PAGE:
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Prosecutors seek new conviction for man who aided Canadian's suicide

William Melchert-Dinkel, right, and his attorney Terry Watkins leave court Friday, Aug. 8, 2014, in Faribault, Minn. Minnesota prosecutors argued Friday that Melchert-Dinkel, a former nurse, should be convicted of assisting suicide for sending emails and other online communications in which he urged two people to kill themselves and gave them information on how to do it. The court earlier this year reversed Melchert-Dinkel's previous conviction of encouraging suicides saying the state's law against it was too broad. (AP Photo/Faribault Daily News, Chris Houck)

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William Melchert-Dinkel, right, and his attorney Terry Watkins leave court Friday, Aug. 8, 2014, in Faribault, Minn. Minnesota prosecutors argued Friday that Melchert-Dinkel, a former nurse, should be convicted of assisting suicide for sending emails and other online communications in which he urged two people to kill themselves and gave them information on how to do it. The court earlier this year reversed Melchert-Dinkel's previous conviction of encouraging suicides saying the state's law against it was too broad. (AP Photo/Faribault Daily News, Chris Houck)

FARIBAULT, Minn. - Prosecutors argued Friday that a former nurse should be convicted of assisting suicide for sending emails and other online communications in which he urged two people in Canada and Britain to kill themselves and gave them information on how to do it.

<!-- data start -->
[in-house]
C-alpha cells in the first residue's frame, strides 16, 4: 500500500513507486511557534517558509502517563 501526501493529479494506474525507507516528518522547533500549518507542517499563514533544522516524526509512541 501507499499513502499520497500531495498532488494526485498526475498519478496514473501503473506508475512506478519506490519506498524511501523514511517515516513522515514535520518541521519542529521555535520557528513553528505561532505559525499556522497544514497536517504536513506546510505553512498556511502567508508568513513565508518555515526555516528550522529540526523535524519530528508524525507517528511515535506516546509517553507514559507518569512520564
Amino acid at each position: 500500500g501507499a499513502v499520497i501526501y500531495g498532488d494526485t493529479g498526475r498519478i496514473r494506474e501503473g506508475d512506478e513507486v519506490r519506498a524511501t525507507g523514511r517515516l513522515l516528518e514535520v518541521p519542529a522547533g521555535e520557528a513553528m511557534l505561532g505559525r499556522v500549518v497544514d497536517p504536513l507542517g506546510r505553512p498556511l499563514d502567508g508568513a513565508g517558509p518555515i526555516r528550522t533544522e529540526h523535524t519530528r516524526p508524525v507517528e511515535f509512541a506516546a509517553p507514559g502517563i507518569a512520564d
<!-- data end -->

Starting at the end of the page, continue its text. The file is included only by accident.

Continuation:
William Melchert-Dinkel, 52, was back in court more than three years after he was convicted of encouraging suicides in the deaths of Nadia Kajouji, 18, of Brampton, Ont., in 2008 and Mark Drybrough, 32, of Coventry, England, in 2005.

The Minnesota Supreme Court earlier this year reversed those convictions, saying the state's law against encouraging or advising suicides was too broad.

The high court, however, upheld part of the law that makes it a crime to assist someone's suicide, and lawyers for both sides returned to court to argue over whether Melchert-Dinkel's conduct qualified.

Kajouji was a student at Carleton University in Ottawa when she jumped into a frozen river after several conversations with Melchert-Dinkel.

Evidence at that trial showed Melchert-Dinkel was obsessed with suicide and sought out depressed people online, posing as a suicidal female nurse, faking compassion and offering detailed instructions on how they could kill themselves. Police said he told them he did it for "the thrill of the chase."

In a hearing Friday, Assistant Rice County Attorney Terence Swihart said the state Supreme Court had defined "assist" as providing a person with what they need to die by suicide.

Defence lawyer Terry Watkins said that while Melchert-Dinkel encouraged the suicides, he didn't have a knowing role in the commission of the acts and there is no evidence that his advice led to the suicides.

The judge took the case under advisement and was to issue a decision within 30 days.

_ With files from The Canadian Press.

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